What do you know?

There used to be a radio program which aired on NPR on Saturday mornings. Perhaps it still is broadcast other places, but our local station no longer carries it. “What do you know?” was a breezy Q & A that incorporated news briefings with opinion, quiz, and comedy. Michael Feldman hosted the show from Wisconsin, and audience members were often called on to participate in some fashion.

I got to thinking about that show lately. One thing I miss while here in quarantine with my beloved husband of 53 years is the give and take of conversation and bon mots with my “people,” the friends, neighbors, former colleagues, shopkeepers, delivery people, our mail carrier–I have chatted with them all.

Even though I “Zoom” (not very well, but I’m getting better at it), it’s not the same as face-to-face talking. Seeing expressions and playing off one another is a necessary component of true communication. I don’t foresee Zoom becoming a substitute for that kind of togetherness.

Still, there are things that I know:

I know that this crisis will end eventually.

I know that my neighbors are kind and caring.

I know that my children are safe and wise and good citizens.

I know that the creative way the kids on my block play “together” demonstrates hope for the future.

I know that we old timers need to be careful about venturing out even when quarantine ends.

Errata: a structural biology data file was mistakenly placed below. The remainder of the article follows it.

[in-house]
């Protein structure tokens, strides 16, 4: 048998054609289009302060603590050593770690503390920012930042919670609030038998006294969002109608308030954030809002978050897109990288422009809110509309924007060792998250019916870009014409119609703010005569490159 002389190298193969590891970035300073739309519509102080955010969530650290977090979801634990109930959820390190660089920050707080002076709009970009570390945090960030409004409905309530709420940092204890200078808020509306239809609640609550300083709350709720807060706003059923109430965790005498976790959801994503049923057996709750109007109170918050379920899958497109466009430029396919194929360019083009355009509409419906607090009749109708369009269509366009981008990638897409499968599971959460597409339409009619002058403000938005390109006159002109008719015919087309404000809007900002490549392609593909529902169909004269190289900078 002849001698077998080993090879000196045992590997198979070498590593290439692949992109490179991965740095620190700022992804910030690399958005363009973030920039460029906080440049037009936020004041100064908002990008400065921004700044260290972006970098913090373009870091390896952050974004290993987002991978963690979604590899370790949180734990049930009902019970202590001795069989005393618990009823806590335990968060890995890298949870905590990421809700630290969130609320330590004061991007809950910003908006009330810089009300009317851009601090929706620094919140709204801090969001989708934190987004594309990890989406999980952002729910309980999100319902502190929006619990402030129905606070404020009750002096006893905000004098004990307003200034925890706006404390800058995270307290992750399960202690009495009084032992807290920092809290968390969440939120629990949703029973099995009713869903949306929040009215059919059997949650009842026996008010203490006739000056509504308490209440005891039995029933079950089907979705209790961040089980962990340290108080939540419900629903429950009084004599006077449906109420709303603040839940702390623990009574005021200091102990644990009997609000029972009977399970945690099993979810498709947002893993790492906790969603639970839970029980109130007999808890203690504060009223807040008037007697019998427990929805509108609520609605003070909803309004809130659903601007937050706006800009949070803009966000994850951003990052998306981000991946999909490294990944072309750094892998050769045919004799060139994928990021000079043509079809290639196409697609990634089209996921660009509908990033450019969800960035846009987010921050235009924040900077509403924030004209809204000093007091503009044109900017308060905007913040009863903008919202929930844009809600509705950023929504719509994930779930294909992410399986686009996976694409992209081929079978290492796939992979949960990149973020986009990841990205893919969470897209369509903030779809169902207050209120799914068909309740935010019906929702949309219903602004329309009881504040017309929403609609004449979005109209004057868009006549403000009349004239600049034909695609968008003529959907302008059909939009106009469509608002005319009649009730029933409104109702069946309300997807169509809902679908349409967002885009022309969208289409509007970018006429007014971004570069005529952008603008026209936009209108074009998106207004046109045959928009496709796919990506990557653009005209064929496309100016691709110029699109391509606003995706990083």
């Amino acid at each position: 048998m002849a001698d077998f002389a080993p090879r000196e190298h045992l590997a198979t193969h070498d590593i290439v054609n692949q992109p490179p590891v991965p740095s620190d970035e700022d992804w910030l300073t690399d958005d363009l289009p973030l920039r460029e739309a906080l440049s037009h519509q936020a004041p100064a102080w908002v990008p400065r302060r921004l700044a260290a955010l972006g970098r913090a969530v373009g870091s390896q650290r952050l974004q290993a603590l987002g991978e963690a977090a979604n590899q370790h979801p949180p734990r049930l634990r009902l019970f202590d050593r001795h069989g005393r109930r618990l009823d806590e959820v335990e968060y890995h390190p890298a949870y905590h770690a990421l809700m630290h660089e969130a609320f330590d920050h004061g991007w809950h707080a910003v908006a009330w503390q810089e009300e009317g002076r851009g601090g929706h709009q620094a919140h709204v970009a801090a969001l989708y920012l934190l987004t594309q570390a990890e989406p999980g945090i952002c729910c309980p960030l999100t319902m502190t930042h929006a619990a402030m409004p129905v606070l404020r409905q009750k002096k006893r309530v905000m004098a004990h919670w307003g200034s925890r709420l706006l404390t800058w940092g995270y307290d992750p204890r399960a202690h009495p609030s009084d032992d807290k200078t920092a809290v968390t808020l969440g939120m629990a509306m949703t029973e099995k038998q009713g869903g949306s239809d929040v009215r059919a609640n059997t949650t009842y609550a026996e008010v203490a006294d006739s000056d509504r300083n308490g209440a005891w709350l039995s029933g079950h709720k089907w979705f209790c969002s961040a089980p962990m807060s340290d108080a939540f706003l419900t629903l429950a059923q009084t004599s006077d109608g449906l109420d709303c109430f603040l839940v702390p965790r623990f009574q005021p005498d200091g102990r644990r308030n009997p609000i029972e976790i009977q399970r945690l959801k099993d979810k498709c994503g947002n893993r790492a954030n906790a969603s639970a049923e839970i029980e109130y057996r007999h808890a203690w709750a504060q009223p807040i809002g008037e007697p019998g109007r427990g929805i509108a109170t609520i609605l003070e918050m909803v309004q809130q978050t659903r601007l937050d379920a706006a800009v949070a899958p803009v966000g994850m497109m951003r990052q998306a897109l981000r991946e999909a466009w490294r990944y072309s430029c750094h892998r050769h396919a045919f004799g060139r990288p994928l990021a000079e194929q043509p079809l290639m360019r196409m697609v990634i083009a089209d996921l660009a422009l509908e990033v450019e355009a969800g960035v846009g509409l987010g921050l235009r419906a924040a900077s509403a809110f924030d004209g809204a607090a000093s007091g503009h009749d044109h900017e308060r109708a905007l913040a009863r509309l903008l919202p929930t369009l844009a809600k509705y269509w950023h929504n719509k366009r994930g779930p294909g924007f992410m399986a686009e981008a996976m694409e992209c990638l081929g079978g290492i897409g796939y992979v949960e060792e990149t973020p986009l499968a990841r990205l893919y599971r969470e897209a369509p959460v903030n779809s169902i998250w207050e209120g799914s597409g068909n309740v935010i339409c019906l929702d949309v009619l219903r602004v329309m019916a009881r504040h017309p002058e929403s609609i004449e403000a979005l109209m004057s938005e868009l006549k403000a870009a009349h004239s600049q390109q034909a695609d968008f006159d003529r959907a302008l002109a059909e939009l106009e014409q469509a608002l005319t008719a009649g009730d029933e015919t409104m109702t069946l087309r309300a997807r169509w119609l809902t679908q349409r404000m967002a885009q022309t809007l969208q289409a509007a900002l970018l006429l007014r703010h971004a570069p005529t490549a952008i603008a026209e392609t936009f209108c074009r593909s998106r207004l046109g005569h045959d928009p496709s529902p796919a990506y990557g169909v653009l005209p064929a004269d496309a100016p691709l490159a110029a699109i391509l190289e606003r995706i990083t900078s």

I know that I still find joy in the day-to-day–brilliant sunsets, gentle breezes, budding azeleas, the scent of May.

I know that love does conquer all.

Peace, joy, and love to you, my friends.

 

7 thoughts on “What do you know?

  1. So true – amid the mourning of protracted separation, the joy is still there, deep and pure. Love absolutely conquers all … and I love the reflection on all that you know. They’re all true and real. Beautiful expression of faith.

    Liked by 1 person

  2. Thank you so much for this, Diane! Such lovely thoughts, and I get exactly what you mean. Being on Zoom helps, but there is no substitute for being live to catch reactions, coax a smile, and send a thought with a meaningful gesture. Still, there is much joy to be found.

    Liked by 1 person

  3. This is lovely even though the sadness that we all feel is clear and present. I too am hoping our faith, love and some great scientists can pull us through.

    Liked by 1 person

  4. This line: “I don’t foresee Zoom becoming a substitute for that kind of togetherness.” I could not agree more! I wrote about a similar topic today- who knew that togetherness was something we were taking for granted? Wonderful repetition at the end of your peace – I mean, piece. Such clear tones of hope ring through, something I needed to read today. Thank you! 🙂

    Liked by 1 person

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